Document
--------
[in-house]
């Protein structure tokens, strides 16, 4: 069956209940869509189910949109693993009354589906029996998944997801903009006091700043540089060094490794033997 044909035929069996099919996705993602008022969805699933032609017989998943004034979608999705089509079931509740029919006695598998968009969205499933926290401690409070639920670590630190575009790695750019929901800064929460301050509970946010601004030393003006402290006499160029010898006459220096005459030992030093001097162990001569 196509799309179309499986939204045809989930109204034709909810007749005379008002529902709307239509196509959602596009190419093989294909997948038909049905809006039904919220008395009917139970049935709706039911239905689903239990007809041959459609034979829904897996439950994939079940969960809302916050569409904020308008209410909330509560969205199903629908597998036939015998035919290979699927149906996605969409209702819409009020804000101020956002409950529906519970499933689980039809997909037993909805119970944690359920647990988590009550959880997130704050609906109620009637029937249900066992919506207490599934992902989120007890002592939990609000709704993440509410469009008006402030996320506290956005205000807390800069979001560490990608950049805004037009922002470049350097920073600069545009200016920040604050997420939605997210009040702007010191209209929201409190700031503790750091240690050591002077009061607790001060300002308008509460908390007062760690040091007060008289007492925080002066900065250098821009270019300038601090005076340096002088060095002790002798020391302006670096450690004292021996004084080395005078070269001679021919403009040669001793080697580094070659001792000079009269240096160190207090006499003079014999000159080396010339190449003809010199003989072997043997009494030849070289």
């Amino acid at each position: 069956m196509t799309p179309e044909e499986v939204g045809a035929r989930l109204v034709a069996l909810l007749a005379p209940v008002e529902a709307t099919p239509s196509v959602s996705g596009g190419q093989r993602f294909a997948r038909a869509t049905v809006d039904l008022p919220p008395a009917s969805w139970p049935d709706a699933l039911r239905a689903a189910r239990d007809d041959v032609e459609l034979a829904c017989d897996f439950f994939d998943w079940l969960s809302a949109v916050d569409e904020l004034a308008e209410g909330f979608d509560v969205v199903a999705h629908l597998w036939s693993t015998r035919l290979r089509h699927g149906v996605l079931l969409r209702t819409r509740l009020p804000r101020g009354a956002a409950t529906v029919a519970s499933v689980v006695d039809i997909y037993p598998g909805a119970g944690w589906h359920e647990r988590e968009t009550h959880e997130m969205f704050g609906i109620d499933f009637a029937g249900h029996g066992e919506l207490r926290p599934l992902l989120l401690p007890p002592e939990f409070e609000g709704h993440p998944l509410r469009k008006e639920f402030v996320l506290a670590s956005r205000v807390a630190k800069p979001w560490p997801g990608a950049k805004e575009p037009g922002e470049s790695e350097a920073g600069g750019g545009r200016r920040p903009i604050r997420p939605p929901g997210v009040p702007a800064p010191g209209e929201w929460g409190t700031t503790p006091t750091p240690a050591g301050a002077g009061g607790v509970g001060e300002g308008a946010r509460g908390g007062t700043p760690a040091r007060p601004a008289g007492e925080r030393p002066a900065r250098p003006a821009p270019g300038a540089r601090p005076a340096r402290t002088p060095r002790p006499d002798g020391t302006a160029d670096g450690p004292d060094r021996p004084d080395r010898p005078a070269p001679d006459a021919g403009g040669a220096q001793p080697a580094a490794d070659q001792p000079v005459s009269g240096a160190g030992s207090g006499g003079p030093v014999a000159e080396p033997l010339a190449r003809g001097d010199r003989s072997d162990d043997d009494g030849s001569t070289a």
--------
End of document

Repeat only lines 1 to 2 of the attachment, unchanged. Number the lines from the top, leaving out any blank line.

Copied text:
[in-house]
């Protein structure tokens, strides 16, 4: 069956209940869509189910949109693993009354589906029996998944997801903009006091700043540089060094490794033997 044909035929069996099919996705993602008022969805699933032609017989998943004034979608999705089509079931509740029919006695598998968009969205499933926290401690409070639920670590630190575009790695750019929901800064929460301050509970946010601004030393003006402290006499160029010898006459220096005459030992030093001097162990001569 196509799309179309499986939204045809989930109204034709909810007749005379008002529902709307239509196509959602596009190419093989294909997948038909049905809006039904919220008395009917139970049935709706039911239905689903239990007809041959459609034979829904897996439950994939079940969960809302916050569409904020308008209410909330509560969205199903629908597998036939015998035919290979699927149906996605969409209702819409009020804000101020956002409950529906519970499933689980039809997909037993909805119970944690359920647990988590009550959880997130704050609906109620009637029937249900066992919506207490599934992902989120007890002592939990609000709704993440509410469009008006402030996320506290956005205000807390800069979001560490990608950049805004037009922002470049350097920073600069545009200016920040604050997420939605997210009040702007010191209209929201409190700031503790750091240690050591002077009061607790001060300002308008509460908390007062760690040091007060008289007492925080002066900065250098821009270019300038601090005076340096002088060095002790002798020391302006670096450690004292021996004084080395005078070269001679021919403009040669001793080697580094070659001792000079009269240096160190207090006499003079014999000159080396010339190449003809010199003989072997043997009494030849070289």